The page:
Press Roundup Wednesday 9 December 2009
A selection of stories from today's press and other media that relate to Ekklesia's work, produced daily by James Vincent and covering papers such as The Times, Daily Telegraph, Independent and Guardian.
Religion & Society
Vatican ashamed of Dublin sex abuse
The Pope's Ambassador to Ireland today said the Vatican was ashamed by the devastating findings of a damning inquiry into clerical sex abuse in Dublin.
Pope to preach in Westminster Hall
Pope Benedict XVI will preach in Westminster Hall, where Catholic martyrs including Sir Thomas More were condemned to die, when he visits England next September, it has emerged.
Comment: Are we better off without religion?
We should be careful about drawing rash conclusions from the correlation between religiosity and societal breakdown.
Comment: Greening the bible
Efforts are underway to reclaim the Bible for Christians who understand that environmental stewardship is a religious duty.
Comment: Nothing but sex please, we’re vicars...
I’m not a theologian but as far as I can recall, Christ said nothing about sexuality — either his own or anyone else’s.
Ecology & Environment
Copenhagen summit: decade is world's warmest on record
This decade has been the warmest on record and this year is likely to be the fifth warmest, according to the World Meteorological Organisation's (WMO) assessment of global average temperatures.
Copenhagen climate talks in “stitch-up” allegation
Crunch climate talks in Copenhagen were in chaos last night amid claims of a “stitch-up” of poorer countries.
Carry on polluting, climate deal tells China and India
China and India will be given free rein to increase greenhouse gas emissions - despite tough targets imposed on the West.
Peace & War
Doubts over political support for Britain’s mission in Afghanistan
An unspoken political agreement over Afghanistan dictates that while British troops are fighting and dying, all parties must give broad support to their mission.
Carnage in Baghdad as Al Qaeda suicide bombers kill 127
At least 127 people were killed and more than 400 wounded yesterday in a series of co-ordinated car and suicide bombings in Baghdad.
Blair distorted the case for Iraq war, admits Sir John Scarlett
The spymaster behind the dodgy Iraq dossier yesterday made clear that Tony Blair 'sexed up' the strength of the intelligence with an 'overtly political' foreword making the case for war.
Race & Identity
Migrant numbers double in 30 years: One in ten living in the UK is now foreign-born
The number of immigrants living in Britain has almost doubled in less than three decades, official figures show.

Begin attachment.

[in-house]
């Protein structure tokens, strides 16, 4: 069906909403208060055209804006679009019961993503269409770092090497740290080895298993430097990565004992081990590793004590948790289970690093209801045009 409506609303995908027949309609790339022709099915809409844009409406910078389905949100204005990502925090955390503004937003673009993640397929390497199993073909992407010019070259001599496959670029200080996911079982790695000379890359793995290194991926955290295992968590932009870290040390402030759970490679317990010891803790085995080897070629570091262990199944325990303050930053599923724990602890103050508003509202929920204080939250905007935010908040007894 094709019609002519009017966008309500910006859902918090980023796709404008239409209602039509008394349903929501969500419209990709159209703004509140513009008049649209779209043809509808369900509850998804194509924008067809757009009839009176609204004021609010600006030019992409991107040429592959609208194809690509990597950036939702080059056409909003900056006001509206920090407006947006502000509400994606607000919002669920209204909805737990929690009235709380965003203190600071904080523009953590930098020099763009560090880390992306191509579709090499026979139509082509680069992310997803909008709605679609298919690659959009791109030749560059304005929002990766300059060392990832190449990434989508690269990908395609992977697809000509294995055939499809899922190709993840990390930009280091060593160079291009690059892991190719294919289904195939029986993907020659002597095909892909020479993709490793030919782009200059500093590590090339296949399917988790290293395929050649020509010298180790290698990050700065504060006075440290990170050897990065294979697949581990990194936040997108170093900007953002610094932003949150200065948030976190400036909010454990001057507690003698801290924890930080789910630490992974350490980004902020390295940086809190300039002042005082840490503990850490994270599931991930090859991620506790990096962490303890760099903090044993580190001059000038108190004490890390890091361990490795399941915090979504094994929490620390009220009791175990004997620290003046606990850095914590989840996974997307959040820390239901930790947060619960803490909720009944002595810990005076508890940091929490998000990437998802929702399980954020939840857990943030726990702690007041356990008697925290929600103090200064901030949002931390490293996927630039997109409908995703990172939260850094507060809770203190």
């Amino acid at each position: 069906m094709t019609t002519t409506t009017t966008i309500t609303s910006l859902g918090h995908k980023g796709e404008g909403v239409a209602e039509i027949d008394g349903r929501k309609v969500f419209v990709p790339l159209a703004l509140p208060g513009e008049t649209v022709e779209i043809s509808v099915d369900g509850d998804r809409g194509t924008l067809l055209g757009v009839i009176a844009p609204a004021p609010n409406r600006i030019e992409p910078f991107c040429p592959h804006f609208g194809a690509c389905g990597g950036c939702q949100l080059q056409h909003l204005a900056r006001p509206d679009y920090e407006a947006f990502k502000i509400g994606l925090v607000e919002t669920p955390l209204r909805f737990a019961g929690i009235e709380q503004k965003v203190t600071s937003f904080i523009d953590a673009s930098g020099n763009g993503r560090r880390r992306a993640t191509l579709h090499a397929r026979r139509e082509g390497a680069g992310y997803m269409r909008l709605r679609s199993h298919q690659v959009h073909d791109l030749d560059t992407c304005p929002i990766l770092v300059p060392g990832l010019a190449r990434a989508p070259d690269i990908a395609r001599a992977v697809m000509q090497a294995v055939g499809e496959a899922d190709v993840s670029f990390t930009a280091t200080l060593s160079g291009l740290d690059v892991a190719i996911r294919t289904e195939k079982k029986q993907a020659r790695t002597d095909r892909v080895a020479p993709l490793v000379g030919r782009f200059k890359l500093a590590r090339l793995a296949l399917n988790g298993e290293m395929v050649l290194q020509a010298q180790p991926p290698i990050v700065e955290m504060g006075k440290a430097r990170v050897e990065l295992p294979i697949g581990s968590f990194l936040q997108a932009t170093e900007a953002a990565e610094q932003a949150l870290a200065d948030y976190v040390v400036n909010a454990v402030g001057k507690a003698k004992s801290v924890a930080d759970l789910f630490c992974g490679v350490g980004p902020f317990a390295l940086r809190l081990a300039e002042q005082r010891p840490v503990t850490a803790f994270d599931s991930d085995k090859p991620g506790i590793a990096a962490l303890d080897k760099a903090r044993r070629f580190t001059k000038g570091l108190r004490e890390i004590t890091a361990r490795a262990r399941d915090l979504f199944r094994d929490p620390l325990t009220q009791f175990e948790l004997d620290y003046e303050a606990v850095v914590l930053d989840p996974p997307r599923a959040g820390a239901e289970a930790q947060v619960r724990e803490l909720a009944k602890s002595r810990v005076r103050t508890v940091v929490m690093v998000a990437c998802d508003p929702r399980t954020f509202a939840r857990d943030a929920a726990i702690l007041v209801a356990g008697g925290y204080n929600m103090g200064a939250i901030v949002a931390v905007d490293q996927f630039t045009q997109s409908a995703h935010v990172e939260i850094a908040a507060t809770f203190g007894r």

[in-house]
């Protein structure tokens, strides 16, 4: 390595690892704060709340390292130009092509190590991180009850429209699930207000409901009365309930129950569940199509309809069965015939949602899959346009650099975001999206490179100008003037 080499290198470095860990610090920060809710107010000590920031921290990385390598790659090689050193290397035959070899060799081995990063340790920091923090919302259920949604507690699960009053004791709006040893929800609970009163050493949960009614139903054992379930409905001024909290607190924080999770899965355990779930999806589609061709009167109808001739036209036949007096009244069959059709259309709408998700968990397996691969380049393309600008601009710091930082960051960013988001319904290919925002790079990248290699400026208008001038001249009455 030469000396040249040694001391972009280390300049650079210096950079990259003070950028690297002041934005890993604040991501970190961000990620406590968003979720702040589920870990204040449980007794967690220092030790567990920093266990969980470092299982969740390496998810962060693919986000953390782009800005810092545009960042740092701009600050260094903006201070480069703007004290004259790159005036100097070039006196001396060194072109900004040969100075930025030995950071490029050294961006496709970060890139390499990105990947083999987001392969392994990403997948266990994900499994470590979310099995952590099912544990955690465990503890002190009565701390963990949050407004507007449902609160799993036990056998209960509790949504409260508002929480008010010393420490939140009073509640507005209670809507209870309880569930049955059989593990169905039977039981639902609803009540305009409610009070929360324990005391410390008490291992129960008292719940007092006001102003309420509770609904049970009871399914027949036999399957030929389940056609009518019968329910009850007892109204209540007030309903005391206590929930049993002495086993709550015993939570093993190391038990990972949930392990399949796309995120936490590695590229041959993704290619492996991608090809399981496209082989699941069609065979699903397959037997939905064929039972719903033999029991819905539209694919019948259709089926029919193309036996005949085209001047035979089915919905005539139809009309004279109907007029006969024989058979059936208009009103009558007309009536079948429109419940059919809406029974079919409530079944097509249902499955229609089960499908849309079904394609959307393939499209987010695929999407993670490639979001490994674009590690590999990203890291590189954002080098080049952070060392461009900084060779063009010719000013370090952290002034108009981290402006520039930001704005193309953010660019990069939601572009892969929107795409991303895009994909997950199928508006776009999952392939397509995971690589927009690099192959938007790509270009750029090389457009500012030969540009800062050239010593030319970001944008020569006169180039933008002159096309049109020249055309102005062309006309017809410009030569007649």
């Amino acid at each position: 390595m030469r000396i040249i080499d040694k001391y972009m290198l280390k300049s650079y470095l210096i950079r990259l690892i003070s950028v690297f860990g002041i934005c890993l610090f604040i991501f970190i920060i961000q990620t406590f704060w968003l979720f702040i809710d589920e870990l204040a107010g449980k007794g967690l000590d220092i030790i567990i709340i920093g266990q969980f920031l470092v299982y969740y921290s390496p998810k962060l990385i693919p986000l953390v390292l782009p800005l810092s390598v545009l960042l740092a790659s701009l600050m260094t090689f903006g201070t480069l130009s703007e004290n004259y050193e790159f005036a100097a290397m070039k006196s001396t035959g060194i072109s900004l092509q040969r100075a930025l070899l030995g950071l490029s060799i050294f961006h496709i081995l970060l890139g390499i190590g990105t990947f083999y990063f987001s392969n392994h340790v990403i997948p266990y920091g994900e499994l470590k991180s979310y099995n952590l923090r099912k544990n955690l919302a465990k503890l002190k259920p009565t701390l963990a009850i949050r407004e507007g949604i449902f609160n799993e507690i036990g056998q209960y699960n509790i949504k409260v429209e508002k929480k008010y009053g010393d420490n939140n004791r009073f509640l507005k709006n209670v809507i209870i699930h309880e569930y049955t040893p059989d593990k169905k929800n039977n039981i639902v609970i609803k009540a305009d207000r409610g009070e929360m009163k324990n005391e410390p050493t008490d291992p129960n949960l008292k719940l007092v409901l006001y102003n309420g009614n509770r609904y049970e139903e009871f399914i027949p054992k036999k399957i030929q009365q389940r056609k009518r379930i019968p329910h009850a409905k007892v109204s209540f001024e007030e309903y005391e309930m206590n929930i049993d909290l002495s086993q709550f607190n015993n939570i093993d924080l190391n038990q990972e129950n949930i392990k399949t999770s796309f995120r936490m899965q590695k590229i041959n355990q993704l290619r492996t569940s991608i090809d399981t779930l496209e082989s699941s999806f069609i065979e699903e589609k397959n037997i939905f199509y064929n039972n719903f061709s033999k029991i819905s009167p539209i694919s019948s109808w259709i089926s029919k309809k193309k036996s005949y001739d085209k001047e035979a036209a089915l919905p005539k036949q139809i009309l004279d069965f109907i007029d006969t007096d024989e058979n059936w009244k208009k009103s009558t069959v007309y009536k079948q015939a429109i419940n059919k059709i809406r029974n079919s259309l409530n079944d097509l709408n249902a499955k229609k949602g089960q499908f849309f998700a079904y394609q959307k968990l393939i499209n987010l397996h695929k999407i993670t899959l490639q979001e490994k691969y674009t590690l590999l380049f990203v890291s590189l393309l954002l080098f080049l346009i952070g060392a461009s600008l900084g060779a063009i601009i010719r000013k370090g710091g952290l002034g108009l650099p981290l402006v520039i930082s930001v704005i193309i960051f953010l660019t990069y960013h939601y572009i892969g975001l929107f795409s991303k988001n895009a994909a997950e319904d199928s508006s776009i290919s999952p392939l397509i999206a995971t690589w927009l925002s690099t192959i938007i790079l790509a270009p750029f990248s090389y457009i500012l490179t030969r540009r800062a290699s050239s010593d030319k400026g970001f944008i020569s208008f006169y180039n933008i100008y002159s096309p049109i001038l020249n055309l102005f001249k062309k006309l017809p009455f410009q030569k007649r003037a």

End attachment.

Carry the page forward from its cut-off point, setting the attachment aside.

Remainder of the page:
Nicolas Sarkozy defends Swiss minaret ban
Nicolas Sarkozy has defended Switzerland's ban on building minarets with a warning that religious groups should refrain from "ostentation and any provocation".
Calais migrants centre to reopen
French officials in Calais have decided to reopen a reception centre for UK-bound migrants - just three months after destroying a makeshift camp near the port to discourage thousands of hopefuls gathering there.
Community & Family
Audit Commission quality of life survey: the best and worst areas in England
The Audit Commission has for the first time ranked every region in England on a "quality of life" index called Oneplace.
Comment: Batty Hatty's wrong again - marriage is a big deal
Harriet Harman has launched a sneaky attack on Tory plans to give tax breaks to married couples.
Economy & Politics
Brown plans referendum on electoral reform ideas
Gordon Brown will attempt to rush through a law calling a referendum on changing the voting system within 18 months of the general election.
Tory moderates attack climate change sceptics
Tory moderates have attacked climate change sceptics as “flat-earthers” and urged David Cameron to show Churchillian leadership on the issue if he becomes prime minister.
Life & Death
Now the Dutch turn against legalised mercy killing
Legalised euthanasia has led to a severe decline in the quality of care for terminally-ill patients in Holland, it has been claimed.
Comment: Shut down Ohio's machinery of death
Ohio has killed Kenneth Biros, a man I have written to for many years. How can a civilised country do this in the name of justice?
Globalisation & Development
Cairo human rights group attacks Arab states
Human rights in the Arab world have deteriorated over the last year as governments flaunt progress on women's issues while evading and actively blocking broader reforms that guarantee dignity for all, says a report.
Sex & Gender
Uganda debates gays' death penalty
A proposed new law would impose the death penalty on some gay Ugandans and their family and friends could face up to seven years in jail if they fail to report them to authorities.
Select the newsletter(s) to which you want to subscribe or unsubscribe.